Morant’s paintings are in collections world wide and he is represented by the Australian National Gallery.
On view until Sunday 13 March 2016
Mount Gambier’s Blue Lake is situated in the crater of an extinct volcano which last erupted some 28,000 years ago. The crystal clear water changes colour every November from steel grey to a brilliant turquoise blue. There are many blue lakes in the world but Mount Gambier’s Blue Lake is the only one to change colour so dramatically every year. The Blue Lake and the surrounding Crater Lakes area is a significant site within the Kanawinka Geopark and is a State Heritage Area. To celebrate the change from grey to blue and the coming of summer Riddoch Art Gallery is presenting an exhibition themed around our volcanic lakes and the craters within the Kanawinka Geopark.
The Blue Lake has been photographed countless times and artists have depicted its unique beauty in a variety of media including lithographs, etchings, oils, watercolour, acrylics and ceramics.
On view until Sunday 24 January
This exhibition documents the life and times of Sir Sidney Kidman. As a barely literate youth of thirteen, Sidney Kidman ran away from home and worked as an odd-job boy in a grog shanty in outback Australia. He went on to become the greatest pastoral landholders in modern history, acquiring a legendary reputation both home and abroad as the Cattle King.
Kidman was much more than a grazier. In addition to his many successful business ventures and his contribution to the war effort, he was driven by a grand plan for the remote arid areas of Australia. This kept him locked in a battle with the land – and against drought. Wealth, power, fame and honours did not change Sidney Kidman.
He remained the homespun, gregarious bushman for whom men worked with an almost savage loyalty.
With a collection of rare photographs, newspaper cuttings and 16mm films, this exhibition explores the extraordinary life of one of Australia’s outback legends.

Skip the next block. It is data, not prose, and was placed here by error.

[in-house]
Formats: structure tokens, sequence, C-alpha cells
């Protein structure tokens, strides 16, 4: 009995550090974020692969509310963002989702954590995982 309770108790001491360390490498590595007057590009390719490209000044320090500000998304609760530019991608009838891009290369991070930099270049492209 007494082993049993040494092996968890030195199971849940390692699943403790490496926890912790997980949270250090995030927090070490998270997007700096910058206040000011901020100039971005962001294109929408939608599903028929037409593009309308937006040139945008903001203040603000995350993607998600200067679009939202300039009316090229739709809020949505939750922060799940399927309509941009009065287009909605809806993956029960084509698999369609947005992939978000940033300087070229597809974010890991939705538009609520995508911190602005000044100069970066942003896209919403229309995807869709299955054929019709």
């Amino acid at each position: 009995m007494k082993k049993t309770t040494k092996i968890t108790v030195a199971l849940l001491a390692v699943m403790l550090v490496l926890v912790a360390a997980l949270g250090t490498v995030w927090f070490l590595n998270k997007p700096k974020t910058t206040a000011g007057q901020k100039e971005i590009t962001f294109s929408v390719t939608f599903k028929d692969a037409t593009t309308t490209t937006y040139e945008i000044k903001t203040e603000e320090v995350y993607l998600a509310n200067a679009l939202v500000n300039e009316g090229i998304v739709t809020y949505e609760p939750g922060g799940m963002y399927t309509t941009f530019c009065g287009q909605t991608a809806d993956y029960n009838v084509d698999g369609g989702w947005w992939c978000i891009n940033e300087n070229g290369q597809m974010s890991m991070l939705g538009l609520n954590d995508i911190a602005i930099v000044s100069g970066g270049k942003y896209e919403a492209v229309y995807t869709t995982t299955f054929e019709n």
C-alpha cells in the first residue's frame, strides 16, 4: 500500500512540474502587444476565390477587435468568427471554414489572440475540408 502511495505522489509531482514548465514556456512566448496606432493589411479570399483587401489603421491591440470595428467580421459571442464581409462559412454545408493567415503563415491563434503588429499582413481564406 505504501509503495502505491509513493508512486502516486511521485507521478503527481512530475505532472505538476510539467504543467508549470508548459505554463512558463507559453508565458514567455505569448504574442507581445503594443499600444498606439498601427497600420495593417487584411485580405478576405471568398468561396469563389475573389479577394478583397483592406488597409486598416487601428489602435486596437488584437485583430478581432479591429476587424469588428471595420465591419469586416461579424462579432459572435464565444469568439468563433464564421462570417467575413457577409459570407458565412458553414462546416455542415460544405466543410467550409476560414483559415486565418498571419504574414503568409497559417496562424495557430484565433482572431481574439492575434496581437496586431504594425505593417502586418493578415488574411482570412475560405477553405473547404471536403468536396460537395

On view until Sunday 13 December
Giles Bettison is a renowned, international master of contemporary murrine glass. He observes landscapes from great distances, often sketching from an aeroplane the patterns and shapes of places to fuel his design process. Colour and typographies from native Australia and the United States are then transformed into compositions of smooth vases with the skilled manipulation of glass tiles.
In 2013 JamFactory launched the first in a series of solo exhibitions celebrating the achievements of South Australia’s most outstanding and influential craft and design practitioners.
Each exhibition presents leading practitioners with significant national and international profiles and considerable influence in their chosen field.
This exhibition is supported by The Louise and Appellation and presented as part of the 2015 SALA Festival.
On view until Sunday 15 November
Flyway Print Exchange
The Flyway Print Exchange is an international environmental art project featuring 20 artists from 9 different countries, linked by the East-Asian Australasian Flyway. The Flyway describes the route flown twice-annually by Australia’s migratory shorebirds, to and from their breeding grounds
above the Arctic Circle.
Experience the wonder of these magnificent birds through the eyes of artists from New Zealand,
Australia, Indonesia, Singapore, India, China, South Korea, Japan and the USA.
Also featuring original prints by local artists inspired by the Flyway migratory shorebirds of South Australia.
On view until Sunday 25 October
Locals remember with fondness early Mount Gambier eateries/restaurants and cafes . The GIGI Coffee Lounge has been recreated with memorabilia, artworks and film.